The right to disagree with you

Yale University Prof. Stephen Carter, formerly a law clerk to U.S. Supreme Court Justice Thurgood Marshall:

We’re living at a dangerous intellectual moment. In the wake of the coldblooded police slaying of George Floyd on a Minneapolis street corner, people are marching for racial justice, a development that’s all to the good in our broken country. But when those demands turn to restricting the universe of permissible conversation, they cross a democratic line that’s worth defending.

Item: HBO Max has temporarily removed “Gone With the Wind” from its catalog, citing its racist stereotypes and glorification of Southern slavery, until the film can be reinserted with what the company considers appropriate “context.”

Item: Critics are demanding the resignation of a distinguished economist who co-edits the Journal of Political Economy because of his strongly expressed criticism of the Black Lives Matter movement.

Item: A political science lecturer at UCLA has been condemned by his own department and is under further investigation after reading aloud to his students Martin Luther King Jr.’s “Letter from Birmingham Jail,” one of the great documents of U.S. history, which includes what we’re nowadays supposed to call “the n-word.”

I question neither the pain nor the sincerity of those who are angry, fearful or frustrated. I feel the emotional impact of the moment myself. So I’m not prepared to agree with critics who say that what we’re seeing is an outbreak of an ideology they call “safetyism.”

But for the sake of our democratic future, we have to find a way past the difficult place where we currently find ourselves, a place where the expression of views that are hurtful and infuriating is viewed as out of bounds. Democracy rests crucially on the battle of ideas, and on the old-fashioned notion that the cure for bad speech is better speech.

It’s part of my job as an academic to resist the urge to judge an argument by whether I agree with it, or even whether I’m wounded by it. But professional training aside, it’s also part of my job as a citizen to allow others to make arguments that pain or frighten me — even when on the searing issue of race.

Back in law school, I worked my way through James J. Kilpatrick’s controversial volume The Southern Case for School Segregation. The book wasn’t assigned for a course. I sought it out. Kilpatrick didn’t persuade me, but he did make me think. I was taught that the vitality of intellectual life rests upon reading not only those who are right but also those who are wrong in an interesting way.

In 1959, the Harvard Law Review published a piece by the great constitutional theorist Herbert Wechsler titled “Toward Neutral Principles of Constitutional Law.” In it he criticized, among other things, the Supreme Court’s legal analysis in Brown v. Board of Education. No petitions called for Wechsler’s removal. No students staged a walkout. Instead, legal scholars penned a series of powerful and tightly reasoned responses. Wechsler’s article forced those who disagreed with him to strengthen their own arguments. That, more than half a century later, “Neutral Principles” remains one of the most-cited law review articles of all time tells us that scholars are arguing with it still.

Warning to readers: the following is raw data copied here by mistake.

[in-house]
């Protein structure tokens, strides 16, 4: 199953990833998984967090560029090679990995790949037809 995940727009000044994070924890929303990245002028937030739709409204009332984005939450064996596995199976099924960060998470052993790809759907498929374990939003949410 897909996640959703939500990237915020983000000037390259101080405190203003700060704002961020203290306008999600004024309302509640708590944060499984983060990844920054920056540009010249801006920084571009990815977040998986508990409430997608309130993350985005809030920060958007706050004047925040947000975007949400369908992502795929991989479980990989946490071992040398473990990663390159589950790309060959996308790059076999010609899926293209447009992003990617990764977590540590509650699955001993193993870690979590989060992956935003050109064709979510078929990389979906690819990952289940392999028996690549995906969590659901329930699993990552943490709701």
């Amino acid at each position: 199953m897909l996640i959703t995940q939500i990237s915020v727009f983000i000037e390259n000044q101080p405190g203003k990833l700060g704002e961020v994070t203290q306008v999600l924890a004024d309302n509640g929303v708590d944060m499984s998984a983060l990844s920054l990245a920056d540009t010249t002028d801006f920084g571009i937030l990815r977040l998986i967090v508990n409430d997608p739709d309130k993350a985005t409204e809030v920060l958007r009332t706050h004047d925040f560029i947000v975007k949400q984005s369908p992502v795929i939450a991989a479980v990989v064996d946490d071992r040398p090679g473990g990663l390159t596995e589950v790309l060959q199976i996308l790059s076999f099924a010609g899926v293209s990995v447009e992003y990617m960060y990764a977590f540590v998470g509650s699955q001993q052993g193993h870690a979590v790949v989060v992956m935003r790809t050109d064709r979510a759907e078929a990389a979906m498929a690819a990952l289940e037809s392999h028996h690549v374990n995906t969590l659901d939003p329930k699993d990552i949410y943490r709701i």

That’s how the battle of ideas is supposed to work. I’ve long been of the view that the measure of the health of a democracy is its tolerance for dissent, particularly on matters it holds dear. The same question should be asked of social and political and religious movements: Are they able to tolerate disagreement or not? When they’re not, we should worry.

Consider the particular examples mentioned above. I’ve explained elsewhere why it’s possible to consider “Gone With the Wind” a cinematic masterpiece even while condemning its vicious and brutal message. I’d think it obvious that editing Dr. King to avoid offense is a terrible idea. And the notion that a journal editor should be removed for expressing views others (including myself) find offensive is quite simply terrifying.

As I’ve written before, my wariness on the subject is influenced by the fate of my great-uncle. During the McCarthy era, he went to prison for refusing to name names. He was a brilliant scholar, an expert on the work of Tennyson, but because he was a Communist, he found himself essentially unemployable.

Among the targets of the McCarthyites were films that presented the wrong message, academics who took the wrong positions and teachers who taught the wrong lessons. 1 With rare exception, nobody was legally prohibited from expressing views the Red hunters hated; they were simply publicly humiliated if they did — and that public humiliation often led to loss of status, and of employment. Books were removed from stores; teachers were removed from the classroom.

You might respond that in retrospect the Red Menace was overblown. Perhaps it was, but that’s not the point of the story. The point is that in that horrific era, those with power to control the words and fates of others saw the threat as real and deadly, always on the verge of rearing its destructive head. The only way to halt the spread of what they considered a dangerous idea was to punish anyone who propounded it. For a decade they largely succeeded. And for a brief and agonized moment of history, the Communist hunters kindled a bonfire that came close to consuming our democracy.

The 2020s aren’t the 1950s, but unless we do a lot better than we have been lately at coping with ideas and arguments that wound us, our democracy might still be at hazard. It’s vital to resist the temptation to allow our present moment, so rich with the potential for genuine and overdue social change, to deteriorate into a McCarthy-like hunt for wrong-thinkers. Because the more often we play with the same matches, the greater the chance that we’ll light the same blaze.

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